In short, the difficulty is not to fix people, but to root them up.A Treatise on Parents and Children
George Bernard Shaw
Still he tried to fix the issue on the known unsavory reputation of the woman.Within the Law
- (also intr) to make or become firm, stable, or secure
- to attach or place permanentlyfix the mirror to the wall
- (often foll by up) to settle definitely; decidelet us fix a date
- to hold or direct (eyes, attention, etc) steadilyhe fixed his gaze on the woman
- to call to attention or rivet
- to make rigidto fix one's jaw
- to place or ascribeto fix the blame on someone
- to mend or repair
- informal to provide withhow are you fixed for supplies?
- informal to influence (a person, outcome of a contest, etc) unfairly, as by bribery
- slang to take revenge on; get even with, esp by killing
- informal to give (someone) his just desertsthat'll fix him
- informal to arrange or put in orderto fix one's hair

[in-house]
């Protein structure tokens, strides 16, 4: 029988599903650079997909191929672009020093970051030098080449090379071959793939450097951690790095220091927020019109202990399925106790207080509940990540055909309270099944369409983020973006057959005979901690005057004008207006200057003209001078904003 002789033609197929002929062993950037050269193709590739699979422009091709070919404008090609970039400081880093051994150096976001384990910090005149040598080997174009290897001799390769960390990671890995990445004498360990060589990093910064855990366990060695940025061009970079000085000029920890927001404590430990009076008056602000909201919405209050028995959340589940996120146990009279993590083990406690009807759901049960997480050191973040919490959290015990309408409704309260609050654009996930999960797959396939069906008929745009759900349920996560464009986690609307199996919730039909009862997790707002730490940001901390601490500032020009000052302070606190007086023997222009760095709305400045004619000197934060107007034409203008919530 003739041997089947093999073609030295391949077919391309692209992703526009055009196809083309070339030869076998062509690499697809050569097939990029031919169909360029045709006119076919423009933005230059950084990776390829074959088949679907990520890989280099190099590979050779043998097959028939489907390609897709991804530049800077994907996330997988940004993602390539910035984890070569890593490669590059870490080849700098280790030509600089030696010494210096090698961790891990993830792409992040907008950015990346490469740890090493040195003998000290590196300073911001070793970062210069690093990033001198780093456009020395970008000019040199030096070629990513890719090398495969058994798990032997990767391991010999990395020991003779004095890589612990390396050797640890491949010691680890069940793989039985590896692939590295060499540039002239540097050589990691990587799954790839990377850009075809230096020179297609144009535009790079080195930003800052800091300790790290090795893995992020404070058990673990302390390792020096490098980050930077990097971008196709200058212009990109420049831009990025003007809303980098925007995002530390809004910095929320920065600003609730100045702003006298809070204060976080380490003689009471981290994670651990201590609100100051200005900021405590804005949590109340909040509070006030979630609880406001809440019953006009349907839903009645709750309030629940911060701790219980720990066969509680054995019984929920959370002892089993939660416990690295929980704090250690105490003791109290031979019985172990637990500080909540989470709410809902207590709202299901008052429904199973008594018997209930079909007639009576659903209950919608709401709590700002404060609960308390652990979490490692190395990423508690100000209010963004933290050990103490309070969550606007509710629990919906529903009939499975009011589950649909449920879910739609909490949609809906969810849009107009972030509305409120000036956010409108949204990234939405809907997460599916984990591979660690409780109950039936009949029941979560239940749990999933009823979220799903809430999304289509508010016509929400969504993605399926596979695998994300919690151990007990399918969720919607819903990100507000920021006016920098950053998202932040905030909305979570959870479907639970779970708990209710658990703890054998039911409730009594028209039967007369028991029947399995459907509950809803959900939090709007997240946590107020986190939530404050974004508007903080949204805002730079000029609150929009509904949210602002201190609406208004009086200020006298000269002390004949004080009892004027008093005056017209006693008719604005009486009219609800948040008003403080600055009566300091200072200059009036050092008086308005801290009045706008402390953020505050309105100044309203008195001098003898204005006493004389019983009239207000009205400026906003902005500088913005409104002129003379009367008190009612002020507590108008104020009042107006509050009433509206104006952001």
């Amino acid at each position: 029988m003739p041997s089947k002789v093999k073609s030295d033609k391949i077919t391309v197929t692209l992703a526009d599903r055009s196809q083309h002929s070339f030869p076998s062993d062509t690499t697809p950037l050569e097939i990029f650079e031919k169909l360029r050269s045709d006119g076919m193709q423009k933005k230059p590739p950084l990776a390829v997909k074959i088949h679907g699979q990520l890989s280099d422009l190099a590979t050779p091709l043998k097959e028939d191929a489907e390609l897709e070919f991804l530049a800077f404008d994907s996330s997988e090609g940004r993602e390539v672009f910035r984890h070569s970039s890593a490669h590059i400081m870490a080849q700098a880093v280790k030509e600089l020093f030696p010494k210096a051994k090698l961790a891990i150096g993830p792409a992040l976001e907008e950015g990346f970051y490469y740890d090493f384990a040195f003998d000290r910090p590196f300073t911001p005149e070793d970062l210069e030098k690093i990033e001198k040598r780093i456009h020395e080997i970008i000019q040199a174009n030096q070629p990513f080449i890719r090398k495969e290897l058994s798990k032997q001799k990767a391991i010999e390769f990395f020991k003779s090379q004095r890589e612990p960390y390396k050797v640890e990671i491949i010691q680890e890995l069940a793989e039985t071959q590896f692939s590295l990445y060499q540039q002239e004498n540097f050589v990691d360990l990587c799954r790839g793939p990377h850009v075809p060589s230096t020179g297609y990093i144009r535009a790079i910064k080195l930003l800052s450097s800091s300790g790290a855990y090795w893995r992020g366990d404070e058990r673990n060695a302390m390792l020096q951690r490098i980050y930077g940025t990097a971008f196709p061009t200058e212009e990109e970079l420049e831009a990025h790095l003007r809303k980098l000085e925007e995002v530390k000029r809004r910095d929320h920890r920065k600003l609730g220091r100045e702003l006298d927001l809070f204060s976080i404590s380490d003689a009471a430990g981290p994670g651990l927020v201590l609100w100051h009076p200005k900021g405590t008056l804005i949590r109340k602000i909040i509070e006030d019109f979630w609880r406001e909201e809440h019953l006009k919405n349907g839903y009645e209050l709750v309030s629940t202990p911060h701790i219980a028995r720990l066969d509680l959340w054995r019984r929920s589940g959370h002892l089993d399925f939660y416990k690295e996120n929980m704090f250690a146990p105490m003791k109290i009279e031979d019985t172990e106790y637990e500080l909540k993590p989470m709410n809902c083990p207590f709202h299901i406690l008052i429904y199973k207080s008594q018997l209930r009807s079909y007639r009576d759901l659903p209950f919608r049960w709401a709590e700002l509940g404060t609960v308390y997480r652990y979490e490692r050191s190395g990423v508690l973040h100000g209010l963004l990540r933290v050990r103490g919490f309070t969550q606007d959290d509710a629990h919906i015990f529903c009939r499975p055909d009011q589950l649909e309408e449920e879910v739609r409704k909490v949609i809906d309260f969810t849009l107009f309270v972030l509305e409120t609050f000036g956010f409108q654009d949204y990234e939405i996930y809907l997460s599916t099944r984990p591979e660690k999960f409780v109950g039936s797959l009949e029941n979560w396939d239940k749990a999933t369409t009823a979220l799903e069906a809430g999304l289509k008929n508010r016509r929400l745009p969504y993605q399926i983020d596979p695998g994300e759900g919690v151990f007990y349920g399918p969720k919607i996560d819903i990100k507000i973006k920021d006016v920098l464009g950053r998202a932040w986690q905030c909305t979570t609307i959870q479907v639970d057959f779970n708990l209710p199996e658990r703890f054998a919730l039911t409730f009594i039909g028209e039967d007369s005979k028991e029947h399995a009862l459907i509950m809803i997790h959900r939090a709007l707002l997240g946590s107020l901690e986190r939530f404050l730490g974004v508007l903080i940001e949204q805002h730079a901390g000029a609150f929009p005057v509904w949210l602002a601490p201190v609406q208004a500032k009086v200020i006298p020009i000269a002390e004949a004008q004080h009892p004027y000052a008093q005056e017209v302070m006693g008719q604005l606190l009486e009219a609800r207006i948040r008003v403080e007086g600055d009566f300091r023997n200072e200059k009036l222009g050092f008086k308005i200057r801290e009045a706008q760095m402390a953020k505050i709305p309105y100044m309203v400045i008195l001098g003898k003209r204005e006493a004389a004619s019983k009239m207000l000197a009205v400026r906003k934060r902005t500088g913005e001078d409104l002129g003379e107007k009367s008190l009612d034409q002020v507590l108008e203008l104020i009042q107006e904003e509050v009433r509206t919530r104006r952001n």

- informal to prepareto fix a meal
- dialect, or informal to spay or castrate (an animal)
- US dialect, or informal to prepare oneselfI'm fixing to go out
- photog to treat (a film, plate, or paper) with fixer to make permanent the image rendered visible by developer
- cytology to kill, preserve, and harden (tissue, cells, etc) for subsequent microscopic study
- to convert (atmospheric nitrogen) into nitrogen compounds, as in the manufacture of fertilizers or the action of bacteria in the soil
- to convert (carbon dioxide) into organic compounds, esp carbohydrates, as occurs in photosynthesis in plants and some microorganisms